Even good dhamma-talks can be too long!

AN 9.4 Venerable Nandaka was instructing, encouraging, inspiring, and gladdening the bhikkhus in the assembly hall with a Dhamma talk. Then, in the evening, the Blessed One emerged from seclusion and went to the assembly hall. He stood outside the door waiting for the talk to end. When he knew that the talk was finished, he cleared his throat and tapped on the bolt. The bhikkhus opened the door for him. The Blessed One then entered the assembly hall, sat down on the seat that was prepared for him, and said to the Venerable Nandaka: “You gave the bhikkhus a long exposition of the Dhamma. My back was aching while I stood outside the door waiting for the talk to end.”

Is this an advertising for middle length discourses? Keep it crisp :slight_smile:

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I hope this is not too much off topic, but here is another passage that made me laugh out loud (MA22):

World-honored One, a senior monk is esteemed and revered by his companions in the holy life if he possesses five qualities. […]

The World-honored One asked:
Baijing, if a senior monk does not possess these five qualities, for what [other] reason should he be esteemed and revered by his companions in the holy life?

World-honored One, if a senior monk does not possess these five qualities, there is no other reason that he should be esteemed and revered by his companions in the holy life. Only for his advanced age, hoary hair, lost teeth, deteriorating health, hunched body, unsteady step, over-weight body, shortness of breath, reliance on a walking cane, shrinking flesh, sagging skin, wrinkles like pockmarks, failing sense faculties, and unsightly complexion might his companions in the holy life still esteem and revere him.

The World-honored One said:
Indeed so! […]

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That is funny now that you point it out. I didn’t see that angle before, because I just assumed many asian cultures followed Confucian types of parental/elder obedience/respect based on chronological age. In countless real examples, it’s not too funny, more tragic.

Edit: Clarifying what I mean from the original message above (unedited).
I was responding to Erik’s observation from the sutta passsage[quote=“Erik_ODonnell, post:2, topic:5430”]
World-honored One, if a senior monk does not possess these five qualities, there is no other reason that he should be esteemed and revered by his companions in the holy life. Only for his advanced age, hoary hair, lost teeth, deteriorating health, hunched body, unsteady step, over-weight body, shortness of breath, reliance on a walking cane, shrinking flesh, sagging skin, wrinkles like pockmarks, failing sense faculties, and unsightly complexion might his companions in the holy life still esteem and revere him.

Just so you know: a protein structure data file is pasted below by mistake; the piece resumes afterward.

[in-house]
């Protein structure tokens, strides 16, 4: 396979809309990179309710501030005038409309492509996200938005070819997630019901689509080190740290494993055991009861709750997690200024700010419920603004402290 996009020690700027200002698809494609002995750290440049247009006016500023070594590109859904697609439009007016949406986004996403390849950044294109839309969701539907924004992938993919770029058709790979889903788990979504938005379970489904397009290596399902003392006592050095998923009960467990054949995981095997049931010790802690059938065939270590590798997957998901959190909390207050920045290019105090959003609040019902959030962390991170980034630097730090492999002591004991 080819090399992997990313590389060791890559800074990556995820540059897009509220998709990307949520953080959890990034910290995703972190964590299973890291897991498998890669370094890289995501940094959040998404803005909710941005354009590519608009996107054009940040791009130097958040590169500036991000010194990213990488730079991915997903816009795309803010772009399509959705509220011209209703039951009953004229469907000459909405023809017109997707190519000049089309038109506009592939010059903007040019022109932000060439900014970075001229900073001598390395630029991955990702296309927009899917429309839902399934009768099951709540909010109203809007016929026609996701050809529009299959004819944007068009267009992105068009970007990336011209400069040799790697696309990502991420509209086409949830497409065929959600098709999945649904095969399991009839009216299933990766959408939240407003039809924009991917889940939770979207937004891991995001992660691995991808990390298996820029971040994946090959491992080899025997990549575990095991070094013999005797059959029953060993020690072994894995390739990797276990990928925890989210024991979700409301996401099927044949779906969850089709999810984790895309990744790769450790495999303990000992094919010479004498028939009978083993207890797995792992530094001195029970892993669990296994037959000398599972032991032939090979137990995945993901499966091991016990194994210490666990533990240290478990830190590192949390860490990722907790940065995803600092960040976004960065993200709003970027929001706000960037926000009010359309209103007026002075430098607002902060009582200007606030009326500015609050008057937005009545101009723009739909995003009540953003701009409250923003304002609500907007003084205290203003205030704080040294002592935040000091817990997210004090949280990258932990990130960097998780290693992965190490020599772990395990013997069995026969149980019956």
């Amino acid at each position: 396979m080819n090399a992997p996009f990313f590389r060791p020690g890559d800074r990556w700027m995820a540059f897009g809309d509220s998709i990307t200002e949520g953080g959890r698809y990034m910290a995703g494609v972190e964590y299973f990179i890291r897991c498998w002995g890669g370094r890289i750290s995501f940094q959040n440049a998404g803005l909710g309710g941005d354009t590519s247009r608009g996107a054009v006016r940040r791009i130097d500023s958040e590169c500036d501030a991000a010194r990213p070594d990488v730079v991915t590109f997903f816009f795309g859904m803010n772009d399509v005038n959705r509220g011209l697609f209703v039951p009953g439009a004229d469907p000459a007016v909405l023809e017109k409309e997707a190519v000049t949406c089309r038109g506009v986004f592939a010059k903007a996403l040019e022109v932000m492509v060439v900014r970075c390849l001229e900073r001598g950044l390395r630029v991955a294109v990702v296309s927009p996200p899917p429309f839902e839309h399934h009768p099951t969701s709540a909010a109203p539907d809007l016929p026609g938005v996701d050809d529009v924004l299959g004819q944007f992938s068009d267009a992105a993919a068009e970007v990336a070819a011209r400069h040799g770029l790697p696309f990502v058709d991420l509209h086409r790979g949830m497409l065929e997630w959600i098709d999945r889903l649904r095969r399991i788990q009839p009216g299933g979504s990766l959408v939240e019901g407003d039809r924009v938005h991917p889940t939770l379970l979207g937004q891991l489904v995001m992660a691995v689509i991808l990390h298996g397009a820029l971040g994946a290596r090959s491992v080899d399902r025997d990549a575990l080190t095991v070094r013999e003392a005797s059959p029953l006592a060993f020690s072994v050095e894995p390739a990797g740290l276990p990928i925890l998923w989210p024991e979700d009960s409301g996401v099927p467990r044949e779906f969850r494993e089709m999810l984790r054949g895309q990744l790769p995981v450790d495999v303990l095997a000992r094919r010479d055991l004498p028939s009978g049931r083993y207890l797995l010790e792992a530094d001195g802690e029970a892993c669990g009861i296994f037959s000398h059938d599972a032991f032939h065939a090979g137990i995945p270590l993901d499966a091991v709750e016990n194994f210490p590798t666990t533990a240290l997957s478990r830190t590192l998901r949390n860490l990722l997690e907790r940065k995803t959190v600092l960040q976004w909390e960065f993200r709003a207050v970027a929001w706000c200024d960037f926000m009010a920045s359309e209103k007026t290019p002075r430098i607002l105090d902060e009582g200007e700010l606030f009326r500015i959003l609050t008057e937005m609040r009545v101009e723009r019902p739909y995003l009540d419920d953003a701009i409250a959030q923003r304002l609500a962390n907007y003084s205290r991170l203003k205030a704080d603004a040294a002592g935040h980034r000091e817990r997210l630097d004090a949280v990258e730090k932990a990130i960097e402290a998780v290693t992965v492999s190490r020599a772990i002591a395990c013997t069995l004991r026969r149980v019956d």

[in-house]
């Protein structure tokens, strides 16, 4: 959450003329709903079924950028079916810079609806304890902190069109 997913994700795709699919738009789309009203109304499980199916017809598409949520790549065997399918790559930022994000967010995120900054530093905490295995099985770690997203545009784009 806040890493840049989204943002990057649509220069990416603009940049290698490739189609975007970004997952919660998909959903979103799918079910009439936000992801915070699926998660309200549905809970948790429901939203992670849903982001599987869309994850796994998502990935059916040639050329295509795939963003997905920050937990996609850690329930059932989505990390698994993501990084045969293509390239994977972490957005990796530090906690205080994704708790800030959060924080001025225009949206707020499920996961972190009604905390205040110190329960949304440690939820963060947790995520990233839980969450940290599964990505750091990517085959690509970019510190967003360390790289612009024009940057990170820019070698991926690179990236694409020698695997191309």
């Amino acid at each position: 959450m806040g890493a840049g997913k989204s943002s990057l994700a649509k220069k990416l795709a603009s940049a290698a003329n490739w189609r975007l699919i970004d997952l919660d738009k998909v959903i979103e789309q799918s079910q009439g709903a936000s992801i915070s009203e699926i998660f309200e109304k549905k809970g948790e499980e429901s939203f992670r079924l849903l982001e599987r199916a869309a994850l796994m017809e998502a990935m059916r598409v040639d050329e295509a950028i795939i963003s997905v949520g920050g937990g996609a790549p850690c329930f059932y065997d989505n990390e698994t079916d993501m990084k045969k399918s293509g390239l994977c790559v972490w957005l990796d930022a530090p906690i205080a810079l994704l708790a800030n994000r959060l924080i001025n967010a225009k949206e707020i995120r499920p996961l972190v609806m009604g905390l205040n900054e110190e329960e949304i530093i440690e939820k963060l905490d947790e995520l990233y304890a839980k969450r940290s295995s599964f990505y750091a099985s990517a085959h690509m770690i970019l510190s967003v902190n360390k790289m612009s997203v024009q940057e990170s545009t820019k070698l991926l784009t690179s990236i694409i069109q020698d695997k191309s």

[/quote]

Here are some Confucian real life examples I was thinking about but did not illustrate in my original post.

Kids obediently following their parents orders to do things that are wrong or unskillful.
Kids obediently following their elders (teachers, parents, grandparents) to marry someone they don’t love, someone they don’t want to marry.
Kids obediently bearing many offspring because their parents and elders want them to.
Students of spiritual teachers turning a blind eye to wrong doing on the teachers part, even to criminal behavior, because of the confucian ideal of respecting elders.

I could go on and on, but that’s the general idea. In my examples, sometimes it can be humorous, but in many cases tragic, as choices of choosing a profession, marrying someone, having kids. This can negatively impact your life for decades.

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Thanks for this, as I don’t believe I’ve ever read that before! it is funny and timely for me, I’ve had multiple sources lately, in our retreat evals and on the net, talking about doing dhamma talks less then an hour, as is common at our retreats here at Bhavana. Back in my lay life when I was a foster/adoptive home recruiter and doing a lot of talks, what I learned from classes with professional speakers and studies was that no matter how good you are, past 45 minutes you will start to lose most people.

I did an outside retreat this weekend and instead of one 1 hour talk I did two half hours, and separated all the events into more manageable chunks, seemed to work out much better.

Have you ever wondered why TED-talks are 18 minutes long? That’s because this is exactly one unit of optimal attention span.

The optimal attention span for an audience, i.e. the attention span that can be comfortably held by an interested human engaged in listening to a speaker, is not five to ten minutes. Instead, it is approximately twenty (20) minutes. In fact it is slightly less, somewhere in the 18-to-20 span, but twenty minutes is a decent and practical rough idea. Some people can hold their attention even longer, but they are outliers. After twenty minutes, no matter how interested we are, our focus is depleted, and will unless corrective action is taken erode steadily until we literally aren’t listening any longer. Now, this does not mean that people will automatically focus for that amount of time. On the contrary, unless carefully guided, people will lose focus after just a few minutes — for instance the aforementioned five.

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This may tell us something about why most of the Suttas are short and succinct.

The long ones are either expanded by narratives around who was where and did what or depicts a one-on-one conversation between the Buddha (or a senior disciple) and a counterpart.

Not sure if most would fit in TED-like 20 minutes talks but surely were not too long either.